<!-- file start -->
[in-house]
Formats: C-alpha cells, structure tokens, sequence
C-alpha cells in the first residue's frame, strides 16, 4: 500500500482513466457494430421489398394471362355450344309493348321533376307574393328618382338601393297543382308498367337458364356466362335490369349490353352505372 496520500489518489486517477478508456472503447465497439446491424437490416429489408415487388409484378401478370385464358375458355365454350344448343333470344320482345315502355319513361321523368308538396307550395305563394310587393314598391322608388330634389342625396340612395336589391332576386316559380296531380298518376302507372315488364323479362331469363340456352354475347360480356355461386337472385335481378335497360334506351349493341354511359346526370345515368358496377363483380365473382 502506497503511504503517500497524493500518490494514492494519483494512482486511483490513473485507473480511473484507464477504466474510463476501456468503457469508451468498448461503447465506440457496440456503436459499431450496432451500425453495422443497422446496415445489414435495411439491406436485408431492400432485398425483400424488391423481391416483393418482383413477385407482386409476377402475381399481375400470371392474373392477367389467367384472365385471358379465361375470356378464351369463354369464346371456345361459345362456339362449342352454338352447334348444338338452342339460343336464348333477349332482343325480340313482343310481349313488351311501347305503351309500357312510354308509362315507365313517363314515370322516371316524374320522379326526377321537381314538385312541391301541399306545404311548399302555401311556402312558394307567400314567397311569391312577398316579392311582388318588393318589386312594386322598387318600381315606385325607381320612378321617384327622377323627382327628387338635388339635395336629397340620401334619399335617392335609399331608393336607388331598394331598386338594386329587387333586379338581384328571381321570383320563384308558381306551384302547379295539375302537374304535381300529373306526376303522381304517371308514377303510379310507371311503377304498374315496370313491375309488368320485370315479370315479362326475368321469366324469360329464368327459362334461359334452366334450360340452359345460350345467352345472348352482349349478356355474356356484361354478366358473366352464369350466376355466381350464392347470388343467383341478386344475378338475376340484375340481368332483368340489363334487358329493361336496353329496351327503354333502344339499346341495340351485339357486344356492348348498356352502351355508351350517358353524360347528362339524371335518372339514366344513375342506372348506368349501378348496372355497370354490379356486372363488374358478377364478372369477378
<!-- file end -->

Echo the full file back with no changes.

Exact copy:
[in-house]
Formats: C-alpha cells, structure tokens, sequence
C-alpha cells in the first residue's frame, strides 16, 4: 500500500482513466457494430421489398394471362355450344309493348321533376307574393328618382338601393297543382308498367337458364356466362335490369349490353352505372 496520500489518489486517477478508456472503447465497439446491424437490416429489408415487388409484378401478370385464358375458355365454350344448343333470344320482345315502355319513361321523368308538396307550395305563394310587393314598391322608388330634389342625396340612395336589391332576386316559380296531380298518376302507372315488364323479362331469363340456352354475347360480356355461386337472385335481378335497360334506351349493341354511359346526370345515368358496377363483380365473382 502506497503511504503517500497524493500518490494514492494519483494512482486511483490513473485507473480511473484507464477504466474510463476501456468503457469508451468498448461503447465506440457496440456503436459499431450496432451500425453495422443497422446496415445489414435495411439491406436485408431492400432485398425483400424488391423481391416483393418482383413477385407482386409476377402475381399481375400470371392474373392477367389467367384472365385471358379465361375470356378464351369463354369464346371456345361459345362456339362449342352454338352447334348444338338452342339460343336464348333477349332482343325480340313482343310481349313488351311501347305503351309500357312510354308509362315507365313517363314515370322516371316524374320522379326526377321537381314538385312541391301541399306545404311548399302555401311556402312558394307567400314567397311569391312577398316579392311582388318588393318589386312594386322598387318600381315606385325607381320612378321617384327622377323627382327628387338635388339635395336629397340620401334619399335617392335609399331608393336607388331598394331598386338594386329587387333586379338581384328571381321570383320563384308558381306551384302547379295539375302537374304535381300529373306526376303522381304517371308514377303510379310507371311503377304498374315496370313491375309488368320485370315479370315479362326475368321469366324469360329464368327459362334461359334452366334450360340452359345460350345467352345472348352482349349478356355474356356484361354478366358473366352464369350466376355466381350464392347470388343467383341478386344475378338475376340484375340481368332483368340489363334487358329493361336496353329496351327503354333502344339499346341495340351485339357486344356492348348498356352502351355508351350517358353524360347528362339524371335518372339514366344513375342506372348506368349501378348496372355497370354490379356486372363488374358478377364478372369477378